Three decades of rapid economic growth have radically altered the lifestyle of Chinese people, with higher income levels and greater psychological pressure leading to growing weight problems among younger people, recent figures show.
More Chinese people aged 20 to 39 are becoming overweight and their athletic ability is declining, state media reported this week, citing a nationwide survey of more than 43,000 adults.
More than 11 percent of Chinese people aged 20 to 39 are now classified as obese, an increase of two percentage points since the last survey three years ago, official media reported.
The news comes ahead of China's National Fitness Day on Thursday, which marks the anniversary of the opening of the 2008 Summer Olympics in Beijing.
The 20-39 age group is, on average, 1.92 kilograms heavier than during the last survey, and has put on more weight than middle-aged and elderly people, the China Daily newspaper quoted the survey as saying.
Beijing's General Administration of Sport looked at data from 10 regions and provinces, and found that 34.4 percent of Chinese between 20 and 69 are overweight.
Waistlines and hiplines are expanding across the population, particularly among young men and middle-aged women in Chinese cities, while many young adults performed less well on physical tests of jumping, balance, and grip capacity than the same age group did in the last survey, officials said.
According to the country's sports experts, part of the problem is that young Chinese people are no longer drafted in to mandatory exercise and sports programs from an early age.
"We are still analyzing the reasons, but it couldn't be more obvious that the lack of exercise played a negative role," Tian Ye, director of the China Institute of Sports Science, told the China Daily.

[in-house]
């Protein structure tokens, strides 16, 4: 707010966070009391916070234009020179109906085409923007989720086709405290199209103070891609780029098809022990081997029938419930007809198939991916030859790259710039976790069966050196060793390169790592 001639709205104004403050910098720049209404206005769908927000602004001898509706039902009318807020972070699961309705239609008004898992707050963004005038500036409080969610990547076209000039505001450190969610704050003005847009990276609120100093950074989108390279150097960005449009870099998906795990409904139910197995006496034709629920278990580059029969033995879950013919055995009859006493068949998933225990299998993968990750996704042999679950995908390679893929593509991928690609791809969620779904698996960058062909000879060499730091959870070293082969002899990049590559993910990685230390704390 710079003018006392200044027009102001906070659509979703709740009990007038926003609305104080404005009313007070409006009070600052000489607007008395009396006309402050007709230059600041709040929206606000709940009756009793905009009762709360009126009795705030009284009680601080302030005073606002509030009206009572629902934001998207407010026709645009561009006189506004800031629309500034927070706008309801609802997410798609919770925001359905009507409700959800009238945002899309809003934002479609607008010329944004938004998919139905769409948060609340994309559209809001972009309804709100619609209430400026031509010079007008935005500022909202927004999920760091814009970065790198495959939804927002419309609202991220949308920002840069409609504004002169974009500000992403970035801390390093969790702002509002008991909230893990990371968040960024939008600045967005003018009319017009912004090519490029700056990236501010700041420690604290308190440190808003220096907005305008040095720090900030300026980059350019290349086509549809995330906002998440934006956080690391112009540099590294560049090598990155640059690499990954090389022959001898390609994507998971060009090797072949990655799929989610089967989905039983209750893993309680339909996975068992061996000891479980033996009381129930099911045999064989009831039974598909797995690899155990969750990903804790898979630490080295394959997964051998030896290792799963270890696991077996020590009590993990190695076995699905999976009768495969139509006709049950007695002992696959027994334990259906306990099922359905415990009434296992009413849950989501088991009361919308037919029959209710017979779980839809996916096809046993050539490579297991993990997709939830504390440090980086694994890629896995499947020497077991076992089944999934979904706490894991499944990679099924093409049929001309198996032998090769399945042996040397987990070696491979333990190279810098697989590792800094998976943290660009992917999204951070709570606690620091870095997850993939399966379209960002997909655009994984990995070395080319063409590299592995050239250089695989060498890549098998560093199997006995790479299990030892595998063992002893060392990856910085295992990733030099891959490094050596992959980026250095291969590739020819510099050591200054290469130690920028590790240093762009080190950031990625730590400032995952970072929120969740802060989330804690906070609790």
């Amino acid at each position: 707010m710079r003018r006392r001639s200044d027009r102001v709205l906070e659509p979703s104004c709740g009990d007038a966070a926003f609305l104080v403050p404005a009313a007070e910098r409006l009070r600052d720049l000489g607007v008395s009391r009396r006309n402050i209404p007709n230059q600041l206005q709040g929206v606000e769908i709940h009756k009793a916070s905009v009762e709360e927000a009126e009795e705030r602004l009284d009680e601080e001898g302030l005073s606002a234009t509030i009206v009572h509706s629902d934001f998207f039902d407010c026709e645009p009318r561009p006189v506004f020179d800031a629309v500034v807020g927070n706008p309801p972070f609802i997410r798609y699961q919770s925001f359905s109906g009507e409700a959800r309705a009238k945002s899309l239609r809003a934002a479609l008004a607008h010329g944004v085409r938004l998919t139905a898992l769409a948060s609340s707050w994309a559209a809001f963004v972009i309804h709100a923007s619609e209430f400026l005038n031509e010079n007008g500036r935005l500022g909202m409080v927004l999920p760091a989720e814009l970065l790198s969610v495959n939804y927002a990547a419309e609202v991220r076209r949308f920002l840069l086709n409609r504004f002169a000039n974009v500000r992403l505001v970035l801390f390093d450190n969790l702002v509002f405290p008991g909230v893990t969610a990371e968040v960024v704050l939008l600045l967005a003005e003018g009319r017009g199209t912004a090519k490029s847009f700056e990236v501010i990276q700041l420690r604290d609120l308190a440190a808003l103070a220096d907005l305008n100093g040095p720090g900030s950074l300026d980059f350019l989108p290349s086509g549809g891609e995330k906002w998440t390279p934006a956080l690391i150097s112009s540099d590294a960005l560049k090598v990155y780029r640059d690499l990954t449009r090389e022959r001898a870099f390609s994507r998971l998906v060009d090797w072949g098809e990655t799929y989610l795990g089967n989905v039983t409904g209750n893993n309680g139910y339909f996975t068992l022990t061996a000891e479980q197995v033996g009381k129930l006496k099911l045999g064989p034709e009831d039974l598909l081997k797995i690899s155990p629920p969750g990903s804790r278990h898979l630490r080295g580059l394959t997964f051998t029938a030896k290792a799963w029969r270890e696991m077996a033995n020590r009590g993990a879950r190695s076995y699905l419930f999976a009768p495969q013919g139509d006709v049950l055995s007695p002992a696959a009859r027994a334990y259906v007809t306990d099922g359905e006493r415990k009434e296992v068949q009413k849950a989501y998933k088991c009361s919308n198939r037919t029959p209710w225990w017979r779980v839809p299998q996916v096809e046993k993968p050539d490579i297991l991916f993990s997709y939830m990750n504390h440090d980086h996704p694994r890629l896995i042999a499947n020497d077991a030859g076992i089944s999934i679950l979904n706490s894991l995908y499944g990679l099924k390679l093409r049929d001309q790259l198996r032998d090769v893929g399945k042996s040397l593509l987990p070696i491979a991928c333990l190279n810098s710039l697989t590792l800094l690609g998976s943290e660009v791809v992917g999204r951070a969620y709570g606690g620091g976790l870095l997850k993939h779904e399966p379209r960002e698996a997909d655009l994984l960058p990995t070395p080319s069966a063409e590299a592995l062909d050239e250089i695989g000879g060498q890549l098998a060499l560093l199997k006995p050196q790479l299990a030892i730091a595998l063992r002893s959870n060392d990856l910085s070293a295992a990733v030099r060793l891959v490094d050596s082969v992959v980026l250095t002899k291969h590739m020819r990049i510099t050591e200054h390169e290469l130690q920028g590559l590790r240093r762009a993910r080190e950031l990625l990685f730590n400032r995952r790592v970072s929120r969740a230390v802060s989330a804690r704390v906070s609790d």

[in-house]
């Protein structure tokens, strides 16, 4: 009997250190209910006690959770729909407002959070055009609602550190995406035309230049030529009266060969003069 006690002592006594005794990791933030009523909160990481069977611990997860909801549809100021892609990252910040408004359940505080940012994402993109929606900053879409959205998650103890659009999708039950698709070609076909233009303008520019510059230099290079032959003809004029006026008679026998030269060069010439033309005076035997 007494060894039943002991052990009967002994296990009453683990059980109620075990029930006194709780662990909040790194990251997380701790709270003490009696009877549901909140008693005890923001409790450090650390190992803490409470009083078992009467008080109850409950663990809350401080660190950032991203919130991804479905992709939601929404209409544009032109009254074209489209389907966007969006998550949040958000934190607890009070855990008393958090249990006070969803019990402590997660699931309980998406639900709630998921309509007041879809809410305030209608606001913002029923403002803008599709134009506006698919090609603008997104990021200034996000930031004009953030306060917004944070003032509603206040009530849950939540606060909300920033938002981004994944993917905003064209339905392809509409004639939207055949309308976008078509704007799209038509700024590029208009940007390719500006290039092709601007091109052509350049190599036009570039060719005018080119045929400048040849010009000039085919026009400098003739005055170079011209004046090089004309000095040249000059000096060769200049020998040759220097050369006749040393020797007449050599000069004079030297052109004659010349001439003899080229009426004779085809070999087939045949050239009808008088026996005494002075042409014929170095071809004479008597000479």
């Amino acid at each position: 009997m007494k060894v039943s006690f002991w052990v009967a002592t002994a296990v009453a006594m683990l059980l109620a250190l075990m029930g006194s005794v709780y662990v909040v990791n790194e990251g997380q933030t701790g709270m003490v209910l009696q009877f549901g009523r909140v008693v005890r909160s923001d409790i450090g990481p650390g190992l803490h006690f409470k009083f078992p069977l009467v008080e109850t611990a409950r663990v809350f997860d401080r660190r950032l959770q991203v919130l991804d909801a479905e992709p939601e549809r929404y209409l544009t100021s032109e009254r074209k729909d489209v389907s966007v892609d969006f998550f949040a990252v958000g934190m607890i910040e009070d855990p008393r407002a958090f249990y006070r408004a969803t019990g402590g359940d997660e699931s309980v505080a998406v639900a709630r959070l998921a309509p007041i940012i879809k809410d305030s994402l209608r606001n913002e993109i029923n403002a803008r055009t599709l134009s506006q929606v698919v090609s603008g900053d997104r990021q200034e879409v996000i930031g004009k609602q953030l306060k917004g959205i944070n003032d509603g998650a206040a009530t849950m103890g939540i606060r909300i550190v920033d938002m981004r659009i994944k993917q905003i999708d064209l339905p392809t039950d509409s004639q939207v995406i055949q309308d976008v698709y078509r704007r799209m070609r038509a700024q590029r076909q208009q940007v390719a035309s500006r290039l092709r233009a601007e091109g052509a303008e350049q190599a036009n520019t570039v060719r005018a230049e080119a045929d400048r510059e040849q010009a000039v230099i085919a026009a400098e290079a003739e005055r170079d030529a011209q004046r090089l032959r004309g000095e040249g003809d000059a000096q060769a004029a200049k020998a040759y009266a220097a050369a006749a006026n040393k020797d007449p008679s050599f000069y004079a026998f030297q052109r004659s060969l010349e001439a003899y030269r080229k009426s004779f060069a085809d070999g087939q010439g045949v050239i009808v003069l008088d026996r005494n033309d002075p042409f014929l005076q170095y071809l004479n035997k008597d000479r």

In the 20-39 age group, 51 percent take no regular exercise, with many saying their work and study schedules leave them no time to stay fit.
'Lack of restraint'
Xie Jiaye, head of the California-based America-China Association for Science & Technology Exchange, blamed an abundance of food since China's economy began to boom in the 1980s.
"There is a lack of restraint in eating and drinking, and Chinese food can be pretty oily," Xie said. "They don't move around much, and there is a lot of night-life .. .a lot of drinking, and then there's the smoking."
Xie said Chinese children were already on the road to obesity with the growing popularity of cheap, processed foods.
"Chinese kids love to eat fast food," he said. "Also, there are huge amounts of sugar in their drinks ... and Chinese kids don't do as much exercise as they used to."
"In the U.S., working out is very fashionable."
U.S.-based traditional Chinese doctor Zhang Youmu agreed.
"If you eat too much and are inactive, you can't avoid gaining weight," he said, adding: "Eat less, move more."
Experts have warned that Beijing's haul of 51 gold medals in the 2008 Beijing Olympics shouldn't be taken as a sign that China has become a great sporting nation.
General public ignored
China spends billions of dollars annually on its state sports development budget, but the Soviet-inspired program has been criticized for ignoring the general public.
For example, out of a population of 1.3 billion, only around 12 million Chinese currently play tennis regularly.
Government talent scouts handpick promising youngsters at an early age, taking them away from their families to a life of permanent training and discipline. But the system does little to encourage ordinary people to get fitter and healthier, former officials have said.
But the sports survey also showed a rising demand for public sports facilities across China.
The number of people aged 20 to 69 who do intense exercise three times a week has risen to 32.7 percent, 4.5 percentage points up compared with 2007, the survey found.
More than 38 percent of that group now exercise at public sports venues including community and municipal sports facilities.
But 9.6 percent of regular exercisers complained that public sports facilities have still failed to meet people's demands, the survey found.
Reported by Yang Jiadai for RFA's Mandarin Service. Translated and written in English by Luisetta Mudie.